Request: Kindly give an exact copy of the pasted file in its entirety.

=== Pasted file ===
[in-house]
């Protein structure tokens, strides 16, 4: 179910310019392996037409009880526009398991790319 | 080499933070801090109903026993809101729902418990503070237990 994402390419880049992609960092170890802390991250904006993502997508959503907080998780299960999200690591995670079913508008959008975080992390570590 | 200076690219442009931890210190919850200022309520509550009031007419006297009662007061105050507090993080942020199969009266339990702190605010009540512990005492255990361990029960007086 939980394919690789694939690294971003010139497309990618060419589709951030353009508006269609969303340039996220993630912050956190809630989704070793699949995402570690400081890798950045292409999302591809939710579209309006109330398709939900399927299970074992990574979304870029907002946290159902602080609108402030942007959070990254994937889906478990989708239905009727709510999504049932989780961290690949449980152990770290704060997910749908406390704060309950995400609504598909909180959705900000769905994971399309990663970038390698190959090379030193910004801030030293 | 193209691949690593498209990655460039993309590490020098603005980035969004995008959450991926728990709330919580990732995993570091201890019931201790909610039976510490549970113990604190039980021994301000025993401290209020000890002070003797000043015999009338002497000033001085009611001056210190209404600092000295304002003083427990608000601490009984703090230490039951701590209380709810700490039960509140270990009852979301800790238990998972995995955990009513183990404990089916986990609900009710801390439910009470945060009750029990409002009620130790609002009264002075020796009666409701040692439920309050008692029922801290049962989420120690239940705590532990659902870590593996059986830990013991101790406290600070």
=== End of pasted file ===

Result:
[in-house]
């Protein structure tokens, strides 16, 4: 179910310019392996037409009880526009398991790319 | 080499933070801090109903026993809101729902418990503070237990 994402390419880049992609960092170890802390991250904006993502997508959503907080998780299960999200690591995670079913508008959008975080992390570590 | 200076690219442009931890210190919850200022309520509550009031007419006297009662007061105050507090993080942020199969009266339990702190605010009540512990005492255990361990029960007086 939980394919690789694939690294971003010139497309990618060419589709951030353009508006269609969303340039996220993630912050956190809630989704070793699949995402570690400081890798950045292409999302591809939710579209309006109330398709939900399927299970074992990574979304870029907002946290159902602080609108402030942007959070990254994937889906478990989708239905009727709510999504049932989780961290690949449980152990770290704060997910749908406390704060309950995400609504598909909180959705900000769905994971399309990663970038390698190959090379030193910004801030030293 | 193209691949690593498209990655460039993309590490020098603005980035969004995008959450991926728990709330919580990732995993570091201890019931201790909610039976510490549970113990604190039980021994301000025993401290209020000890002070003797000043015999009338002497000033001085009611001056210190209404600092000295304002003083427990608000601490009984703090230490039951701590209380709810700490039960509140270990009852979301800790238990998972995995955990009513183990404990089916986990609900009710801390439910009470945060009750029990409002009620130790609002009264002075020796009666409701040692439920309050008692029922801290049962989420120690239940705590532990659902870590593996059986830990013991101790406290600070």